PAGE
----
Pete Gausewitz, PE
CMET Senior Project Manager
Construction of the City of Grand Rapids’ sewer system, dating back to the turn of the 19th century, used many combined sewers, whereby both storm water and sanitary sewage was conveyed in a single collection pipe. During heavy rains and snow melts, flows were discharged into nearby rivers. Peak overflows in the Grand Rapids area reached 12.6 billion gallons in 1965.
In 1989, the City developed a strategy to eliminate combined sewer overflows by 2019. At the time, 640 miles of separate sewers, 81 miles of combined sewers, and 59 sewer overflow locations existed. Phase I implementation began in 1992 on the west side of the City. This phase was completed in 1999. Phase II implementation began in 1999 on the east side of the city and, although most of the work is complete, is still on-going.
Phase I work covered an area of over 3.1 square miles and included construction of nearly 35 miles of storm sewer pipes. Phase I also included the Market Avenue Retention Basin (MARB), a 30.4 million gallon facility for temporary storage; two stormwater pumping stations; and a river crossing. The cost of Phase I work was $160,000,000. At the completion of Phase II work, covering an area of approximately 3.4 square miles, the total cost of the sewer separation project will be approximately $305,000,000. Black & Veatch was hired by the City to design the sewer separation system and provide on-site inspection during construction. Fishbeck, Thompson, Carr & Huber, a subconsultant to Black & Veatch, has assisted in design and inspection work since the beginning of the project.
During the start of design work in the late 1980’s, Black & Veatch hired MTC as a subconsultant to perform geotechnical investigations for the various work segments or contracts. Soil borings began in October 1990 and, by the completion of Phase I, over 750 soil borings had been completed. We have continued that role during Phase II design work and have completed over 325 additional soil borings since the completion of Phase I.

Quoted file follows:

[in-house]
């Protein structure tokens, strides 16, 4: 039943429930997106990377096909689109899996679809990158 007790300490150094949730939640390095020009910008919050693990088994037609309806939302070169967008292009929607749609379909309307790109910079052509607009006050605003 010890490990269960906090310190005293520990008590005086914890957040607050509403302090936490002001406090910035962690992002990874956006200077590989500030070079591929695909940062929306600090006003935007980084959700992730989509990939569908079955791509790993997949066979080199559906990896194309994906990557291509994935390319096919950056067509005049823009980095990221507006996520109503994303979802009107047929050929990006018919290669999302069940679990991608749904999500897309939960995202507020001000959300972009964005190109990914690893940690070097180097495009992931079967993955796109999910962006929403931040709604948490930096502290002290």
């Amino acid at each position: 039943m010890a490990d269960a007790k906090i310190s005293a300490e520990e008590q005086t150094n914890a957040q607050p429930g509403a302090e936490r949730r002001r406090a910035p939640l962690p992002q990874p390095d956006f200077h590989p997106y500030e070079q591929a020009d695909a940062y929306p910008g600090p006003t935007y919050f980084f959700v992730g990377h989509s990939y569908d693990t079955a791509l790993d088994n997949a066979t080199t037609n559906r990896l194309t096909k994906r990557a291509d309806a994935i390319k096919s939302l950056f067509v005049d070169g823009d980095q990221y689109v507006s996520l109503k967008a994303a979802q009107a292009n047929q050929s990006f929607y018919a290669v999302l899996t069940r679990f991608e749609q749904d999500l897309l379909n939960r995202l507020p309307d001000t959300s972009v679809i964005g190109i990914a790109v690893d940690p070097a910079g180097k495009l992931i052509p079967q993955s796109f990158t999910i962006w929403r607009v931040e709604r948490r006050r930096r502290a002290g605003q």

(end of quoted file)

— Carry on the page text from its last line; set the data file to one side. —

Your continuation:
Our Geotechnical Department completed geotechnical reports for each of the contracts. MTC’s engineers completing the work included Melzar Coulter, PE; Todd Munger, PE; Jon O’Brock, PE; Scott Thompson; Aaron Vanderhill, EIT; and Robert Van Dyke, PE. The geotechnical reports provide information to the design team related to subsurface conditions, allowable soil bearing capacities for structures, groundwater levels, earth retention system considerations, excavation slope stability, and pavement section recommendations.
During construction activities of Phase I and Phase II, our Construction Materials Engineering and Testing (CMET) Division provided on-site testing and inspection of construction materials. Brian Bigorowski served as lead technician. Testing and inspection has included providing fabrication inspection of reinforced concrete box culvert and large diameter reinforced concrete pipe; laboratory testing of bedding, backfill, aggregate base materials; density testing of utility backfill, sand subbase and aggregate base; concrete testing of junction chambers, pavement, curb & gutter, sidewalk, and drive approaches; earth retention system monitoring; laboratory testing of PVC solid wall and truss pipe; and hot mix asphalt field and laboratory testing. Some of the concrete and asphalt pavements are permeable to allow infiltration and reduce stormwater runoff.
The City of Grand Rapids has been a leader in the State of Michigan in eliminating combined sewer overflow. The result of these efforts has been a significant reduction (over 99.8 percent) of overflows to date benefiting water quality in our community and the downstream communities all the way to Lake Michigan.